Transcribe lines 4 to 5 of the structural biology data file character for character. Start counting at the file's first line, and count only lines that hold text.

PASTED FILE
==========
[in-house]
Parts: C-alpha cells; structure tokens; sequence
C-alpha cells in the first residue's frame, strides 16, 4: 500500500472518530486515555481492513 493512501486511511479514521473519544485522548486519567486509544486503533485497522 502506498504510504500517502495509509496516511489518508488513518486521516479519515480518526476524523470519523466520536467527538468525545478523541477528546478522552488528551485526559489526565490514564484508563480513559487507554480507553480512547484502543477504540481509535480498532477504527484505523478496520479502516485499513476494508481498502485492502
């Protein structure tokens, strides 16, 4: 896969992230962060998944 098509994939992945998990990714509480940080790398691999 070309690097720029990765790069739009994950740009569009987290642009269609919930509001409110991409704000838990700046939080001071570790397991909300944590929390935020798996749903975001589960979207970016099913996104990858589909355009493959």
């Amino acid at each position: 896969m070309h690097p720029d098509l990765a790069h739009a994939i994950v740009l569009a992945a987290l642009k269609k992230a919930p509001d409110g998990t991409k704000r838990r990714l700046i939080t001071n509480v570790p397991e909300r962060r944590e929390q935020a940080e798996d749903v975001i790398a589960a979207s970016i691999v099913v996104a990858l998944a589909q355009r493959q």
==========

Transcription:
């Protein structure tokens, strides 16, 4: 896969992230962060998944 098509994939992945998990990714509480940080790398691999 070309690097720029990765790069739009994950740009569009987290642009269609919930509001409110991409704000838990700046939080001071570790397991909300944590929390935020798996749903975001589960979207970016099913996104990858589909355009493959």
């Amino acid at each position: 896969m070309h690097p720029d098509l990765a790069h739009a994939i994950v740009l569009a992945a987290l642009k269609k992230a919930p509001d409110g998990t991409k704000r838990r990714l700046i939080t001071n509480v570790p397991e909300r962060r944590e929390q935020a940080e798996d749903v975001i790398a589960a979207s970016i691999v099913v996104a990858l998944a589909q355009r493959q």